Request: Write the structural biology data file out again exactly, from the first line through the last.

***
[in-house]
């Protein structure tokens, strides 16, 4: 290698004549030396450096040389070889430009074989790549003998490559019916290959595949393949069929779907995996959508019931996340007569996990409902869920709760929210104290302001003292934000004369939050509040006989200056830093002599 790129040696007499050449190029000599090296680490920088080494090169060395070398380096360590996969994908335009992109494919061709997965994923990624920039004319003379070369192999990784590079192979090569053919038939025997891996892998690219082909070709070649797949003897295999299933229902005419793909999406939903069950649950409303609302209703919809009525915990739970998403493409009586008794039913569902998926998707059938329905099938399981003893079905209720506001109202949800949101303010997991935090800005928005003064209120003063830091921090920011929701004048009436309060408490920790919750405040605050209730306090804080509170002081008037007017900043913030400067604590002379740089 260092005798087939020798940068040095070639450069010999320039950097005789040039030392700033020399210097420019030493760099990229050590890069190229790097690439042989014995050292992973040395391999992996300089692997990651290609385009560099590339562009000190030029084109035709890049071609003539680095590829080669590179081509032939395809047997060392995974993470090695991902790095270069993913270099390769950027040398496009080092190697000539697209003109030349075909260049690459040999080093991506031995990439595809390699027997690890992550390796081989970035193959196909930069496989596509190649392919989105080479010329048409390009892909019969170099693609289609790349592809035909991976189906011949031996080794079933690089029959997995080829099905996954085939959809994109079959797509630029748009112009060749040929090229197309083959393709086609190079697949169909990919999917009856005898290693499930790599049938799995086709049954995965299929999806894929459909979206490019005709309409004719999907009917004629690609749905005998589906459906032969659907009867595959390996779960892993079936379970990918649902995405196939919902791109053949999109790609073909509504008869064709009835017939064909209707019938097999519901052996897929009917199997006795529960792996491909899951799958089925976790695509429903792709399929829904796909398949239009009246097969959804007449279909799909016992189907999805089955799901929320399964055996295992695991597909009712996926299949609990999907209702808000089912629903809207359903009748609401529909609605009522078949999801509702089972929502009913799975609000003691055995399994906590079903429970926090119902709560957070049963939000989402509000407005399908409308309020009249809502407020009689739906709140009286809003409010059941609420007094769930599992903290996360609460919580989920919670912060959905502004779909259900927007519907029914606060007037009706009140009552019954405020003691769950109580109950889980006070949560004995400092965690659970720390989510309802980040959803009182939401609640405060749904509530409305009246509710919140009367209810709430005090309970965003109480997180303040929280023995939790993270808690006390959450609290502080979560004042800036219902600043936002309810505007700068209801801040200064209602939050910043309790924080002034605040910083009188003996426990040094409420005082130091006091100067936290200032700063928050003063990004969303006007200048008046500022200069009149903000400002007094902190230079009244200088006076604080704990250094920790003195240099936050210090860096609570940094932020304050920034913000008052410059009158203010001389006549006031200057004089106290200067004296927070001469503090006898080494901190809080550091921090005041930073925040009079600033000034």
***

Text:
[in-house]
């Protein structure tokens, strides 16, 4: 290698004549030396450096040389070889430009074989790549003998490559019916290959595949393949069929779907995996959508019931996340007569996990409902869920709760929210104290302001003292934000004369939050509040006989200056830093002599 790129040696007499050449190029000599090296680490920088080494090169060395070398380096360590996969994908335009992109494919061709997965994923990624920039004319003379070369192999990784590079192979090569053919038939025997891996892998690219082909070709070649797949003897295999299933229902005419793909999406939903069950649950409303609302209703919809009525915990739970998403493409009586008794039913569902998926998707059938329905099938399981003893079905209720506001109202949800949101303010997991935090800005928005003064209120003063830091921090920011929701004048009436309060408490920790919750405040605050209730306090804080509170002081008037007017900043913030400067604590002379740089 260092005798087939020798940068040095070639450069010999320039950097005789040039030392700033020399210097420019030493760099990229050590890069190229790097690439042989014995050292992973040395391999992996300089692997990651290609385009560099590339562009000190030029084109035709890049071609003539680095590829080669590179081509032939395809047997060392995974993470090695991902790095270069993913270099390769950027040398496009080092190697000539697209003109030349075909260049690459040999080093991506031995990439595809390699027997690890992550390796081989970035193959196909930069496989596509190649392919989105080479010329048409390009892909019969170099693609289609790349592809035909991976189906011949031996080794079933690089029959997995080829099905996954085939959809994109079959797509630029748009112009060749040929090229197309083959393709086609190079697949169909990919999917009856005898290693499930790599049938799995086709049954995965299929999806894929459909979206490019005709309409004719999907009917004629690609749905005998589906459906032969659907009867595959390996779960892993079936379970990918649902995405196939919902791109053949999109790609073909509504008869064709009835017939064909209707019938097999519901052996897929009917199997006795529960792996491909899951799958089925976790695509429903792709399929829904796909398949239009009246097969959804007449279909799909016992189907999805089955799901929320399964055996295992695991597909009712996926299949609990999907209702808000089912629903809207359903009748609401529909609605009522078949999801509702089972929502009913799975609000003691055995399994906590079903429970926090119902709560957070049963939000989402509000407005399908409308309020009249809502407020009689739906709140009286809003409010059941609420007094769930599992903290996360609460919580989920919670912060959905502004779909259900927007519907029914606060007037009706009140009552019954405020003691769950109580109950889980006070949560004995400092965690659970720390989510309802980040959803009182939401609640405060749904509530409305009246509710919140009367209810709430005090309970965003109480997180303040929280023995939790993270808690006390959450609290502080979560004042800036219902600043936002309810505007700068209801801040200064209602939050910043309790924080002034605040910083009188003996426990040094409420005082130091006091100067936290200032700063928050003063990004969303006007200048008046500022200069009149903000400002007094902190230079009244200088006076604080704990250094920790003195240099936050210090860096609570940094932020304050920034913000008052410059009158203010001389006549006031200057004089106290200067004296927070001469503090006898080494901190809080550091921090005041930073925040009079600033000034």